What’s your earliest financial memory?



  • cnewq5
    cnewq5 Forumite Posts: 6
    Part of the Furniture First Post Combo Breaker
    One Christmas, I got a toy sweet shop. I could have made a massive profit selling sweets at a penny each. But for some reason, giving change seemed like a loss, so I wouldn't give any - and lost all my customers (parents & older siblings).
  • Savvy_Sue
    Savvy_Sue Forumite Posts: 45,595
    Part of the Furniture 10,000 Posts Name Dropper
    Savvy_Sue said:
    I think my earliest memory is that Mum would go to each shop / supermarket and cost everything, before sending one of us to buy what was best value in each place. 

    Then I remember the excitement when Dad got one of the first cashpoint cards! Unlike today, you'd have to go to 'your' bank, put it in the machine, and hope it would disgorge £10 (which you won't be surprised to learn, was a lot of money in those days!) The machine would retain the card, and it would be posted back to you. This saved a trip to the bank in Dad's lunch hour, which was the only other way of obtaining cash (I'm not sure if he was paid by BACS or cheque, but it wasn't in cash). 

    Every now and again, the machine would swallow the card but not give £10. Very irritating!
    The MSE newsletter seems to suggest that Dad had to go INTO the bank. He did not. He had to go to HIS bank, where there was a cash machine outside. That's where he put his card in, and crossed his fingers that £10 would come out. Of course if it didn't, he then had to wait until he card was posted back to him before he could try again, or he'd have to go to the bank, in his lunchtime. Ah, the lunchtime queue at the bank!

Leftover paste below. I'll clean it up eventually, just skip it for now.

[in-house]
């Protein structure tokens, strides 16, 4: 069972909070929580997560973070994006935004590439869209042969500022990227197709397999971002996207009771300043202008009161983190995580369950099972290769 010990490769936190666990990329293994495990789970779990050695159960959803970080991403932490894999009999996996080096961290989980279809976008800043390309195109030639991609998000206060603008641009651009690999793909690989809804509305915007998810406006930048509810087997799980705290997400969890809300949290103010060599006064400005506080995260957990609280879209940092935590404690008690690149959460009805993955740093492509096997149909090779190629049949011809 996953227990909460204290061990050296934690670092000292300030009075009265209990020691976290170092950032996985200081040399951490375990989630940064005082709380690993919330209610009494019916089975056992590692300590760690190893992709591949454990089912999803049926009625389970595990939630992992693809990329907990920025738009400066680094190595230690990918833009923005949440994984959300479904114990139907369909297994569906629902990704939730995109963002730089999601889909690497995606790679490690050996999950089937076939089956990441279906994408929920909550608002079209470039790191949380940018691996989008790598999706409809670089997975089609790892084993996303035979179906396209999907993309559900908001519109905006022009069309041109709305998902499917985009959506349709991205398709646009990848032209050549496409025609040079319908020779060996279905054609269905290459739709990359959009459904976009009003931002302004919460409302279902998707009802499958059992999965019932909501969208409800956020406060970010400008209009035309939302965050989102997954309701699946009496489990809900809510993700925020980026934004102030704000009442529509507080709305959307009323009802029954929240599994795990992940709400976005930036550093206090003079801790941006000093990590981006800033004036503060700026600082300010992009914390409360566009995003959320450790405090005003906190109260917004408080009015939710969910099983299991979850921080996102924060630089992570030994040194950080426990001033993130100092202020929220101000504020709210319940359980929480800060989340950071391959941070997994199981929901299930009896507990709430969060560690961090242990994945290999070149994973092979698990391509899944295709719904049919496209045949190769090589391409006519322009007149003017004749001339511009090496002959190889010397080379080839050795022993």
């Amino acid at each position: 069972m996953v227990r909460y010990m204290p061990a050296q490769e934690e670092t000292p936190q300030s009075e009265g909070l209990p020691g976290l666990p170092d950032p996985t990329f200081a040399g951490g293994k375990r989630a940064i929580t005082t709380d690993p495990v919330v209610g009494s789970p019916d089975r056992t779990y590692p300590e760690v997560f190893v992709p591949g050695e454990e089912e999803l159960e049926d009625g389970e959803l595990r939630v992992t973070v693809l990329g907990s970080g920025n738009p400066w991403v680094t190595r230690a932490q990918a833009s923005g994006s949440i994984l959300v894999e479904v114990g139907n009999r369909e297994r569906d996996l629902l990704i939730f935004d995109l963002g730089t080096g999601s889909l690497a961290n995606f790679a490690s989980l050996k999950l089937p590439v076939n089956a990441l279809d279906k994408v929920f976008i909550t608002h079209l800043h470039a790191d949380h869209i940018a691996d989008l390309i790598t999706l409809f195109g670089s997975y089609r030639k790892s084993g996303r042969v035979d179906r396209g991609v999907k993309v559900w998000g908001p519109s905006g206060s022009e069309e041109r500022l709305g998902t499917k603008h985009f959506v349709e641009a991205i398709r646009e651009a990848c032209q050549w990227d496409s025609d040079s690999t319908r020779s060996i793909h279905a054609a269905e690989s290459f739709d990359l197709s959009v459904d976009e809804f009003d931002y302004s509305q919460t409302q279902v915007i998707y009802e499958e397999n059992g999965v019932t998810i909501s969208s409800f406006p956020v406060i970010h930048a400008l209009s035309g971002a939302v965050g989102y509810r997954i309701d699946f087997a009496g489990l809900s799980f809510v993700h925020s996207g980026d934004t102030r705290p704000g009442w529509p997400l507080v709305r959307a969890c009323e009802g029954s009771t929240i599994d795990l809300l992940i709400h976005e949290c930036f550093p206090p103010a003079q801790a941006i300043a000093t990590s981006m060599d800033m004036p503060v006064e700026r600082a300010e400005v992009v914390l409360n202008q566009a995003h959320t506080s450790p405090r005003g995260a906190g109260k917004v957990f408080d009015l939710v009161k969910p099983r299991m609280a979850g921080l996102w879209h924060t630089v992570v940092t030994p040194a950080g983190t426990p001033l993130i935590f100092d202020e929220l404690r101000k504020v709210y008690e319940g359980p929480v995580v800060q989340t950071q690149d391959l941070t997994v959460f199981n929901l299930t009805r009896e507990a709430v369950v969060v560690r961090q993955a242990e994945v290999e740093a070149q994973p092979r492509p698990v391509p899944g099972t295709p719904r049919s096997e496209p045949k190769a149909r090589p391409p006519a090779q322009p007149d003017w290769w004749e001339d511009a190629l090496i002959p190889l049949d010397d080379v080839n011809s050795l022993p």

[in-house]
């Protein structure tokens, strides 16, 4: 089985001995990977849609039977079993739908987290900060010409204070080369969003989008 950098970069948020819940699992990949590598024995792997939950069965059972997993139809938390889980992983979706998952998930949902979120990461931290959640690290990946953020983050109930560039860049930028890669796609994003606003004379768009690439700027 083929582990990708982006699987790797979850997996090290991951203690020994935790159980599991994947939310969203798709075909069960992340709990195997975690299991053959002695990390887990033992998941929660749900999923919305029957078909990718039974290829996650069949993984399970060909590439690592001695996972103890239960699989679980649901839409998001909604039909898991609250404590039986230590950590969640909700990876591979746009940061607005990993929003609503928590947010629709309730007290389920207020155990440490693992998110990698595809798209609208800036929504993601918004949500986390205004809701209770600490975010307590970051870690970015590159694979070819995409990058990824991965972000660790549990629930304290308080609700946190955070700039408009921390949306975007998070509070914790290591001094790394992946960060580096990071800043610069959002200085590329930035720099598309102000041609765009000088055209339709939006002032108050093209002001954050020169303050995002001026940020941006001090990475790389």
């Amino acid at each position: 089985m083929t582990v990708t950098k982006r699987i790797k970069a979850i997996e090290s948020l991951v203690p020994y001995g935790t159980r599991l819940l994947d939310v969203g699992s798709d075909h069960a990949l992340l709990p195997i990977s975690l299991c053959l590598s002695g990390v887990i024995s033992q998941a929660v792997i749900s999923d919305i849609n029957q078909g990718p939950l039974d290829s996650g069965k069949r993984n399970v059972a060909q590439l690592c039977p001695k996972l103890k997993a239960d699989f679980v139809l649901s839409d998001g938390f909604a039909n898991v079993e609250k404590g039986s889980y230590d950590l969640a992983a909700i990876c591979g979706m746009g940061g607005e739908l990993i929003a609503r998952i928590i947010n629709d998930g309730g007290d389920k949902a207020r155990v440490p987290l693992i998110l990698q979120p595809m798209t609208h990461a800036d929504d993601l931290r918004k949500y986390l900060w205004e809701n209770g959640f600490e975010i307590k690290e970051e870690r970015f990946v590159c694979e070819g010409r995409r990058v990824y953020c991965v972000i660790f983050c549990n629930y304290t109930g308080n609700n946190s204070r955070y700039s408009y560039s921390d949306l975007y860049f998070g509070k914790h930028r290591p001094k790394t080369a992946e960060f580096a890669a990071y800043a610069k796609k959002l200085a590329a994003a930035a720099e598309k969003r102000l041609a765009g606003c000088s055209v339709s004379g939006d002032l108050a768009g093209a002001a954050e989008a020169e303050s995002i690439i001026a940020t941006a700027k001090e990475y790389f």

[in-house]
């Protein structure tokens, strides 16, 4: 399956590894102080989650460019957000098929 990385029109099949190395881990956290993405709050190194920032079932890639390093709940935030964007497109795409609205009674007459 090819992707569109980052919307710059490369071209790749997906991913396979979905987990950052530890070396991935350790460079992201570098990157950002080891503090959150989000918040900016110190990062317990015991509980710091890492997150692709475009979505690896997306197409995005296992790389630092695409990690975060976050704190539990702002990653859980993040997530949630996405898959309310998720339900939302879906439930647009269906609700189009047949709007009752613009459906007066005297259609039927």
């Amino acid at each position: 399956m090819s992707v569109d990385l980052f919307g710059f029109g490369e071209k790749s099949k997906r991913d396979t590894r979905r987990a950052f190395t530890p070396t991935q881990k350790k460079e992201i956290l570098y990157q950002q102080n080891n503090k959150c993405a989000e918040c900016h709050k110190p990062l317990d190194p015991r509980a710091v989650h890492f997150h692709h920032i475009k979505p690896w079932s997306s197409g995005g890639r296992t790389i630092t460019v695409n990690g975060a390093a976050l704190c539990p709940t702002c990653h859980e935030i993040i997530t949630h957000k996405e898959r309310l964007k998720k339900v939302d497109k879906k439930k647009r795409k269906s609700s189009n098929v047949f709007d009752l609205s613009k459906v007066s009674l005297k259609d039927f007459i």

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  • dancingmaster1651
    dancingmaster1651 Forumite Posts: 11
    Third Anniversary 10 Posts
    Earliest memory is Christmas stocking at the end of the bed which always had a thrupenny bit in the toe, discernible underneath the tangerine through the dense knitted wool. (Ha! Some of the lovely people posting here will have no idea what a threepenny bit looks like! As thick as a £1 coin, i.e. thicker than pennies and ha'pennies, and 12-sided -- instantly recognisable to touch.) I don't remember what I spent them on, but I do remember deciding how to spend my weekly sixpence from the age of about 6. A mobile shop, 'the van', used to stop in our road every Saturday -- oh, the excitement of clutching my sixpence and clambering inside! Steps at the rear, inside floor-to-ceiling shelves with the sort of stuff corner shops sell: fags, mags and bags [of sweeties], as well as basic groceries. As other posters have described, I took ages to decide whether to buy an entire bar of chocolate, several smaller tubes of sweets, or the tiny 'chews' at four a penny. Good for practising arithmetic. 
  • TheWoodler
    TheWoodler Forumite Posts: 111
    100 Posts First Anniversary Name Dropper
    Lots of early financial memories. 

    - When I was about 5-8, Dad gave me 10p a week, Granddad 5p, and my uncle 2 1/2p and a comic. Twinkle, then Mandy. 

    - Opening a post office account at junior school and paying in some of the pocket money and my birthday and Christmas money. Dear Mrs L, who my Mum lodged with before she got married, was so thrilled for her when I arrived that she sent me £5 every birthday and Christmas. That was a lot in the 1970s. She was such a kind lady.

    - The bank. Blotting paper and leather on the table, and the pen on a chain in its angled holder of the kind only banks had. And onion skin carbon paper in the paying-in books.